Gay Marriage is About Equality
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From entire countries making marriage between same-sex couples legal to individual states and the President declaring legality and support, and now the Supreme Court declaring bans to be unconstitutional, gay marriage is here. Unfortunately this radical-gay agenda hopes to indoctrinate our children into having sin-filled sexual escapades resulting in the utter and complete destruction of civilization as we know it and the dissolution of humanity due to our inability to have any more babies. Oh wait, I’m sorry, that’s what the conservative moralists are saying. Much like I’ve always wondered what the mind of Stephen King looks like that it’s capable of coming up with such incredible horror stories, I also wonder what the mind of the conservative looks like when they come up with such ridiculous end-of-the-world statements. But then again, we’re not talking rationality here and we’re certainly not talking about the law, but about fear. And nothing spells fear like armageddon. Opponents of “similar marriage” (remember that California beauty queen talking about “opposite marriage?” yeah, the comment is still ridiculous), are tied to this notion of preserving the institution of marriage.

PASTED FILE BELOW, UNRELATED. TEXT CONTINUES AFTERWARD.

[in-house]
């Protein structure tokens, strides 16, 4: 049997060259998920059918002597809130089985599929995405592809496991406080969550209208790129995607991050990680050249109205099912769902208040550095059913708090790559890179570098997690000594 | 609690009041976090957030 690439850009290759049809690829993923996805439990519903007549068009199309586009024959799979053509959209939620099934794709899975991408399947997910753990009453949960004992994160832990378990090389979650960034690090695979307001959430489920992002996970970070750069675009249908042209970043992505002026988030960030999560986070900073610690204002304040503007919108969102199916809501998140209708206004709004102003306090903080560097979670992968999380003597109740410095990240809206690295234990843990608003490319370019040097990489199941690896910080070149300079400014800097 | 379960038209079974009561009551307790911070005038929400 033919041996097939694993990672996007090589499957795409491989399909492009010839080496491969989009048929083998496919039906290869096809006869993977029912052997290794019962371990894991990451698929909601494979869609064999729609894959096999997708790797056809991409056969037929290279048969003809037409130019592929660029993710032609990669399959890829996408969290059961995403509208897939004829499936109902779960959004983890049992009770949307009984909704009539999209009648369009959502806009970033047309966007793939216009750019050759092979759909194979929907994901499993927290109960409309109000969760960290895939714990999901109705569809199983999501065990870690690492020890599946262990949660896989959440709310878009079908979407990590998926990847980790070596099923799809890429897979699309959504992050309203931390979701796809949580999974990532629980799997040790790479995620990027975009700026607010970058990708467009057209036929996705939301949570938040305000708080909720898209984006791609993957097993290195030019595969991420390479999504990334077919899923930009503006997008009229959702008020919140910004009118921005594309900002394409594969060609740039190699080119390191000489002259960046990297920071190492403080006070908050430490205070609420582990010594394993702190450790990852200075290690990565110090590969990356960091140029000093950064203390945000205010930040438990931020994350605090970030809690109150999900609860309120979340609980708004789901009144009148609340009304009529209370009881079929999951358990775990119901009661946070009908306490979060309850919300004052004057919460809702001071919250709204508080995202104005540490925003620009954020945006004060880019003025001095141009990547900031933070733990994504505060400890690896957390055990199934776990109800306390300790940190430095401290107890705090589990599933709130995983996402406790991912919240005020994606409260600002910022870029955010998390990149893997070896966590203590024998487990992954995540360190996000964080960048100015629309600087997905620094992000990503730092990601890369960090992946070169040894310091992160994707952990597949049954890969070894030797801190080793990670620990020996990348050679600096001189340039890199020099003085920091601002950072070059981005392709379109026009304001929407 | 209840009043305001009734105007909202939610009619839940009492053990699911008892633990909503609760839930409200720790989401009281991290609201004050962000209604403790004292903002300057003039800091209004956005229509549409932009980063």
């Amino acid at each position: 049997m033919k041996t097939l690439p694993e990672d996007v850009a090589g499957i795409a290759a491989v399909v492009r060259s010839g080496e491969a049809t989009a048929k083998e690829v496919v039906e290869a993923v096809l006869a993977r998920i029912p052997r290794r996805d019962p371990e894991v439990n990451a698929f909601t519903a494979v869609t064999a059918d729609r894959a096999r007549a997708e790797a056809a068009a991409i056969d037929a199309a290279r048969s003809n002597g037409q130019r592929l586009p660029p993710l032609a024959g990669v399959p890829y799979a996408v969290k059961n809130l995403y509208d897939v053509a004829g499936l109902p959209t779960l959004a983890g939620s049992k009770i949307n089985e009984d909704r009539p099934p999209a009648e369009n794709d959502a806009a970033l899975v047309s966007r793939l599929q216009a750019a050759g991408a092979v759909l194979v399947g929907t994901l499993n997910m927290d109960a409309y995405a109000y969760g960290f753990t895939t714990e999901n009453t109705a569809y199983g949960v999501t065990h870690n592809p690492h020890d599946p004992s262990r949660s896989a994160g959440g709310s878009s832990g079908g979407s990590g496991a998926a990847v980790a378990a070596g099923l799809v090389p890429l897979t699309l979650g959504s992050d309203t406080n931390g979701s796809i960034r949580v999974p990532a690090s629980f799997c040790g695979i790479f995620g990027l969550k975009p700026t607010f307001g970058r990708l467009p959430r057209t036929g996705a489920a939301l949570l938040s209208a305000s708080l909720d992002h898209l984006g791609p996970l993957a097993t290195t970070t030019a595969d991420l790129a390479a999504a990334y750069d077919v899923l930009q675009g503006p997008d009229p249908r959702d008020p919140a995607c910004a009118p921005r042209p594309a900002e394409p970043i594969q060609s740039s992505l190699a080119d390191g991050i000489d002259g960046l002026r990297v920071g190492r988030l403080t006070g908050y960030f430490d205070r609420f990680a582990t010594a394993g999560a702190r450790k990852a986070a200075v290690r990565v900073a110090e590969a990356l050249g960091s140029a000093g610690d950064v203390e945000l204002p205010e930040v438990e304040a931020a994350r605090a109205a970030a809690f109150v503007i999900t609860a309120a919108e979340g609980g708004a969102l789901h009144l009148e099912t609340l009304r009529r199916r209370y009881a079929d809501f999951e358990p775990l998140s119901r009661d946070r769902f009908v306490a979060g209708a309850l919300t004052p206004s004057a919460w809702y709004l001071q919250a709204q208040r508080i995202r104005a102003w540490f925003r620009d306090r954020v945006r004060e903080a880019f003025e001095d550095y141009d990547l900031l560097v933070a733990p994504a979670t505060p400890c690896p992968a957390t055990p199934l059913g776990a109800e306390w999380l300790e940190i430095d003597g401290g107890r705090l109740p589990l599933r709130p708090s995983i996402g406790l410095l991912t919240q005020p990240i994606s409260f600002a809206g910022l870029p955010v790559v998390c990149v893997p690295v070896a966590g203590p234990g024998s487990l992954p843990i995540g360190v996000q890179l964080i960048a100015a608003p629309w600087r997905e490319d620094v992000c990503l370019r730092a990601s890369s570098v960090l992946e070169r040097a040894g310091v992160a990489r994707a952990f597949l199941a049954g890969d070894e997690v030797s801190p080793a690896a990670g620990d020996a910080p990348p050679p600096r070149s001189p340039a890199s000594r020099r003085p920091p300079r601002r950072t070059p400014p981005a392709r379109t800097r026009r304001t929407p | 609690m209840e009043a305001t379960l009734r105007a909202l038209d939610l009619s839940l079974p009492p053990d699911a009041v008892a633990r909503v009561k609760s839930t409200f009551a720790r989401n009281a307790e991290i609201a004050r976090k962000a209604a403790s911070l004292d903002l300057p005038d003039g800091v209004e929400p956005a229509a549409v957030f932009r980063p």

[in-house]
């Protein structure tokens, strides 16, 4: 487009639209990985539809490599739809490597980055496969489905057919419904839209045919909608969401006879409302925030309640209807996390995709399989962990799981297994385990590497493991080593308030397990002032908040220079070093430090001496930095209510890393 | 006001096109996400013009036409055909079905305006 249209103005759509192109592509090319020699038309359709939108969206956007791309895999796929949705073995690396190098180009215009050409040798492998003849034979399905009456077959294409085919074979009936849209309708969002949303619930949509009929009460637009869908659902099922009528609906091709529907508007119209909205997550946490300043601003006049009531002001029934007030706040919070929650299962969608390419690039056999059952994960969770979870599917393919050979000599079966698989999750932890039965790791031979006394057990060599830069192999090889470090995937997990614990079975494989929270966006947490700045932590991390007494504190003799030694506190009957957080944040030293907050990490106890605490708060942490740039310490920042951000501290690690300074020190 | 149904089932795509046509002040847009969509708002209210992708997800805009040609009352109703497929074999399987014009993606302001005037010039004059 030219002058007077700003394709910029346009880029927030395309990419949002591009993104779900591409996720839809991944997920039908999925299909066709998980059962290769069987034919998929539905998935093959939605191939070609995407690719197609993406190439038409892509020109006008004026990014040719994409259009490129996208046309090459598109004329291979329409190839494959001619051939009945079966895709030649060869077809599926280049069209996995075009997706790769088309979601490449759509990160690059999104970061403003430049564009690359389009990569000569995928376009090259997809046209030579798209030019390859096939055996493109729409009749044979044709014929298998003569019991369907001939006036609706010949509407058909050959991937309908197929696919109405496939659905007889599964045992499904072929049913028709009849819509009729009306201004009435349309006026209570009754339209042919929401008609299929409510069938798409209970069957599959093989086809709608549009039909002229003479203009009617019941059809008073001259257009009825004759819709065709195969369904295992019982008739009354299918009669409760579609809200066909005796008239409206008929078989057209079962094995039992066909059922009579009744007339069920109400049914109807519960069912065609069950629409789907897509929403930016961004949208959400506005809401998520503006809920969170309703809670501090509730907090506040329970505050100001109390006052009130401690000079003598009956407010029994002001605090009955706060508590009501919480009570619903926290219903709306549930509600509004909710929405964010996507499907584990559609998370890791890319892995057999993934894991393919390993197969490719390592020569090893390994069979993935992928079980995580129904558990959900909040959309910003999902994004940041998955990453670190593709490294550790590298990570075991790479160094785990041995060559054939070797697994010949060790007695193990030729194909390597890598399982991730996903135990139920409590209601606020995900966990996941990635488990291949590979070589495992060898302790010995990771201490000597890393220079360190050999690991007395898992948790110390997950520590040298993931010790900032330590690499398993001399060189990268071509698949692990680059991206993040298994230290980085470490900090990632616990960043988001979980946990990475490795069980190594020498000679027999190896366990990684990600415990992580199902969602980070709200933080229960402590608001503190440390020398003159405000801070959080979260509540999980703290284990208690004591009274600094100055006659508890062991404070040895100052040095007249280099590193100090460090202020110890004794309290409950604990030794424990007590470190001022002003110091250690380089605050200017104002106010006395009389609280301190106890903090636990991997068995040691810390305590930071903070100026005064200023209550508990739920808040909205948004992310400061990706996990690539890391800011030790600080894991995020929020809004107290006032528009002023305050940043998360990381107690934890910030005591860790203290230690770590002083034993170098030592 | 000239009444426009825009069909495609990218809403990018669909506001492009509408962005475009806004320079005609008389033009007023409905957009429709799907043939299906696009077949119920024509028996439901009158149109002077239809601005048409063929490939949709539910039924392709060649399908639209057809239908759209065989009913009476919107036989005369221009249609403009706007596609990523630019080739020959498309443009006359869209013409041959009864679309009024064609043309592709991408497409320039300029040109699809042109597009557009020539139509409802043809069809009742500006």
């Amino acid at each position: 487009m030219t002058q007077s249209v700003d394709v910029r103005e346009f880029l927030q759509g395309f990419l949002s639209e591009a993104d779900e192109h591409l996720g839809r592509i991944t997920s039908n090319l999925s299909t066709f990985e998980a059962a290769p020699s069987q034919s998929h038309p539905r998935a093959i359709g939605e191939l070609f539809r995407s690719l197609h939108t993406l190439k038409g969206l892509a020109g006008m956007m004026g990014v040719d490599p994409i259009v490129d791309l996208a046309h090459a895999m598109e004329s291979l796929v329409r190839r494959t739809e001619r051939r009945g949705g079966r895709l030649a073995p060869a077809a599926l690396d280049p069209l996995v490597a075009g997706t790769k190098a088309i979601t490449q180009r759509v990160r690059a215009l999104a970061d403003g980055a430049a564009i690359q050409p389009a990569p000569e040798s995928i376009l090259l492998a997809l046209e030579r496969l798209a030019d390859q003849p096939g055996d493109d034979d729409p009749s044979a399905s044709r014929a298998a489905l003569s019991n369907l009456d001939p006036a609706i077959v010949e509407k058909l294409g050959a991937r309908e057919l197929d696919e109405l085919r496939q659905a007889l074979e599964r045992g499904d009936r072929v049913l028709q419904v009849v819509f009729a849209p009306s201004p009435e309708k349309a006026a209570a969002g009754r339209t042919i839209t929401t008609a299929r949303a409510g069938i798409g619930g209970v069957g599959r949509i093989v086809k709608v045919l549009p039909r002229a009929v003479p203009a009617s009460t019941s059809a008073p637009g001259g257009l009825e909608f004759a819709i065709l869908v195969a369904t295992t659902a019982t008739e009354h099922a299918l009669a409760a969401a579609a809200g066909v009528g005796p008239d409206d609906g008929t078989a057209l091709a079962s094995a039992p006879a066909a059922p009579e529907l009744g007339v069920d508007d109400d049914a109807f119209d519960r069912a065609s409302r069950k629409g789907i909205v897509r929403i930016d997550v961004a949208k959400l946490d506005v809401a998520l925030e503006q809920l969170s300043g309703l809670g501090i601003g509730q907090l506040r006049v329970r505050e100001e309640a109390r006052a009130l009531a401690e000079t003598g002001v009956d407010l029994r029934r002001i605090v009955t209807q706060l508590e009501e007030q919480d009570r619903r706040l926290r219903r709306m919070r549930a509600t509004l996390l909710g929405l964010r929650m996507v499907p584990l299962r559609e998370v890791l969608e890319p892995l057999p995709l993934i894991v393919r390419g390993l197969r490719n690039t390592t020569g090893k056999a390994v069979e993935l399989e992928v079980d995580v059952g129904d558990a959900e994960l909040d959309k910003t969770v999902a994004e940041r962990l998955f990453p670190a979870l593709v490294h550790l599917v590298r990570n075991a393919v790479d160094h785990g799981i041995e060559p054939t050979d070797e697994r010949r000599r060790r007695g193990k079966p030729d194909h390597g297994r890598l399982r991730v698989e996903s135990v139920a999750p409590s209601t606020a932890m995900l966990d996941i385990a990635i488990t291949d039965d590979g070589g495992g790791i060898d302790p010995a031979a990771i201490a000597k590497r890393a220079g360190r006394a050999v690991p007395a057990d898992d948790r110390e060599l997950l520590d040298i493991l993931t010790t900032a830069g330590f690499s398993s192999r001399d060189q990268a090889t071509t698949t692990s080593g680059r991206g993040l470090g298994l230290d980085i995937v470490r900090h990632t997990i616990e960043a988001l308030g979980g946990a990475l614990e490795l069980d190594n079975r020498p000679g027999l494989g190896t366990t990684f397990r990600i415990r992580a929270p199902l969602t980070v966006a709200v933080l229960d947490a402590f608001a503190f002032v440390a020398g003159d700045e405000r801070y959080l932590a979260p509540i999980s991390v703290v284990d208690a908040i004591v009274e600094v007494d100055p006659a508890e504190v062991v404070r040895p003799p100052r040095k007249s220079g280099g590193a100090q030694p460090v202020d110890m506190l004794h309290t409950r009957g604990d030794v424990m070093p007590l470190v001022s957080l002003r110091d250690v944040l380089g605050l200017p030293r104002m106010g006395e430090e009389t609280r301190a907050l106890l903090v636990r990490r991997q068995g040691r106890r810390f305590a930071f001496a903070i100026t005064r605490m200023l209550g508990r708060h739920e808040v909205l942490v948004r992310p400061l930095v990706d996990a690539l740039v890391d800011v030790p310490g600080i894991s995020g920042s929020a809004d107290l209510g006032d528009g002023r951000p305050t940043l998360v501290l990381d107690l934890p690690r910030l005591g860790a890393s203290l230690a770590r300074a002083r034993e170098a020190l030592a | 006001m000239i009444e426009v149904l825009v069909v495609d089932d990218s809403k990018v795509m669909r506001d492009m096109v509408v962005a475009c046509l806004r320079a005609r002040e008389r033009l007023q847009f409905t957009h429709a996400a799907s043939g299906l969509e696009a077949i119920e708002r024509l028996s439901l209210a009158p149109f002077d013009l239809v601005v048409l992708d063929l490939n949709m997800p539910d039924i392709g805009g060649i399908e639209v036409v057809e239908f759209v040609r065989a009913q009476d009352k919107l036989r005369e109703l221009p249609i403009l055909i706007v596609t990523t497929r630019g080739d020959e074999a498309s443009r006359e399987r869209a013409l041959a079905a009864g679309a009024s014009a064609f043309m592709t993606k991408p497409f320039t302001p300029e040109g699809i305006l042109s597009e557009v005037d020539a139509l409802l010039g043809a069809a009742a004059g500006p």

I’ve heard it said, clearly by a comedic genius, that given you can no longer sell your daughter for four sheep and six bushels of wheat then marriage has changed. Ignoring this historical shift, though I’m quite sure some wouldn’t mind going back to it, is fairly easily done for those more interested in ideological purity than connection with reality, but there does seem to be something here about that pesky thing called an “institution.” The term holds two different and not exactly concomitant definitions as it pertains to marriage. The first is legal, as it is an institution created and maintained by law for the purposes of establishing certain property and social rights upon two people who willingly enter into a contract.Yes, marriage in legal terms is a contract. It is not, at that level, the pairing of two souls, or the completion of two-halves who sought their whole lives for that missing piece to their personal jigsaw puzzle. Rather, it is a means of establishing contractual obligations within a particular social relationship. There are laws like this for every social relationship, from the student-teacher to the cop-citizen, because in every relationship there will be or already is a disparity of power. Whether that difference is part of the original scheme or whether it is potential, laws are in place, ideally, to address these disparities and help make social relationships more equal. We are a nation that was built upon and progresses forward through the rule of law. Without it we are nothing more than a hodge-podge of city-states and geographical regions. The United States of America is a legal creation not a divine one. This country was established as a bright city on the hill to hold up the ideals of a democratic society, where rationality is embodied in the rule of law and serves as the medium for social exchange of ideas.